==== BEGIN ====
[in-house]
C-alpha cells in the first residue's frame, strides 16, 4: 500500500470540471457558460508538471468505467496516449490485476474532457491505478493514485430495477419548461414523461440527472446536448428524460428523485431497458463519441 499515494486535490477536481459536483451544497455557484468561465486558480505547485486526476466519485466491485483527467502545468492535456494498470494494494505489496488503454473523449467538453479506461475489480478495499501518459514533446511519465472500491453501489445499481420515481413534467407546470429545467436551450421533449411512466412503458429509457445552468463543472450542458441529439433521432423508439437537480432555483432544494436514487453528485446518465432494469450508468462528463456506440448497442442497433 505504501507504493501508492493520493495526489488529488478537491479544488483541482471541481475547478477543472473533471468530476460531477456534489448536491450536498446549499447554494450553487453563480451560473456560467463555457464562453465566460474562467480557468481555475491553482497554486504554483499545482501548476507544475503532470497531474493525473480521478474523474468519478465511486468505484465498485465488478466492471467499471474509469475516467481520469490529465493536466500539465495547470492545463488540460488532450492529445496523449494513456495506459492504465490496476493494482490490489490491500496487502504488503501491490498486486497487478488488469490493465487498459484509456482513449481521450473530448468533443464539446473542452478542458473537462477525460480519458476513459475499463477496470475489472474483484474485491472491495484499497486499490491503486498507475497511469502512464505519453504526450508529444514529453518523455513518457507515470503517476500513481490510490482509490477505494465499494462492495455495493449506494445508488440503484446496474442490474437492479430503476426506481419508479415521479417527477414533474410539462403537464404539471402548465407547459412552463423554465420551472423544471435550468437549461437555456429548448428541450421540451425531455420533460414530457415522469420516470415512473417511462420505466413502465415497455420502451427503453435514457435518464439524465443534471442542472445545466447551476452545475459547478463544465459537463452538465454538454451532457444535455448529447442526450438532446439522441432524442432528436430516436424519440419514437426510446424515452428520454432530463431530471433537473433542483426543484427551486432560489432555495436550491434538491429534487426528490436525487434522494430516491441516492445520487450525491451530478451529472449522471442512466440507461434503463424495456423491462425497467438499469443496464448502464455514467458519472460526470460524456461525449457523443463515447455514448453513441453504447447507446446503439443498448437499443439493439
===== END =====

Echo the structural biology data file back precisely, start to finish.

[in-house]
C-alpha cells in the first residue's frame, strides 16, 4: 500500500470540471457558460508538471468505467496516449490485476474532457491505478493514485430495477419548461414523461440527472446536448428524460428523485431497458463519441 499515494486535490477536481459536483451544497455557484468561465486558480505547485486526476466519485466491485483527467502545468492535456494498470494494494505489496488503454473523449467538453479506461475489480478495499501518459514533446511519465472500491453501489445499481420515481413534467407546470429545467436551450421533449411512466412503458429509457445552468463543472450542458441529439433521432423508439437537480432555483432544494436514487453528485446518465432494469450508468462528463456506440448497442442497433 505504501507504493501508492493520493495526489488529488478537491479544488483541482471541481475547478477543472473533471468530476460531477456534489448536491450536498446549499447554494450553487453563480451560473456560467463555457464562453465566460474562467480557468481555475491553482497554486504554483499545482501548476507544475503532470497531474493525473480521478474523474468519478465511486468505484465498485465488478466492471467499471474509469475516467481520469490529465493536466500539465495547470492545463488540460488532450492529445496523449494513456495506459492504465490496476493494482490490489490491500496487502504488503501491490498486486497487478488488469490493465487498459484509456482513449481521450473530448468533443464539446473542452478542458473537462477525460480519458476513459475499463477496470475489472474483484474485491472491495484499497486499490491503486498507475497511469502512464505519453504526450508529444514529453518523455513518457507515470503517476500513481490510490482509490477505494465499494462492495455495493449506494445508488440503484446496474442490474437492479430503476426506481419508479415521479417527477414533474410539462403537464404539471402548465407547459412552463423554465420551472423544471435550468437549461437555456429548448428541450421540451425531455420533460414530457415522469420516470415512473417511462420505466413502465415497455420502451427503453435514457435518464439524465443534471442542472445545466447551476452545475459547478463544465459537463452538465454538454451532457444535455448529447442526450438532446439522441432524442432528436430516436424519440419514437426510446424515452428520454432530463431530471433537473433542483426543484427551486432560489432555495436550491434538491429534487426528490436525487434522494430516491441516492445520487450525491451530478451529472449522471442512466440507461434503463424495456423491462425497467438499469443496464448502464455514467458519472460526470460524456461525449457523443463515447455514448453513441453504447447507446446503439443498448437499443439493439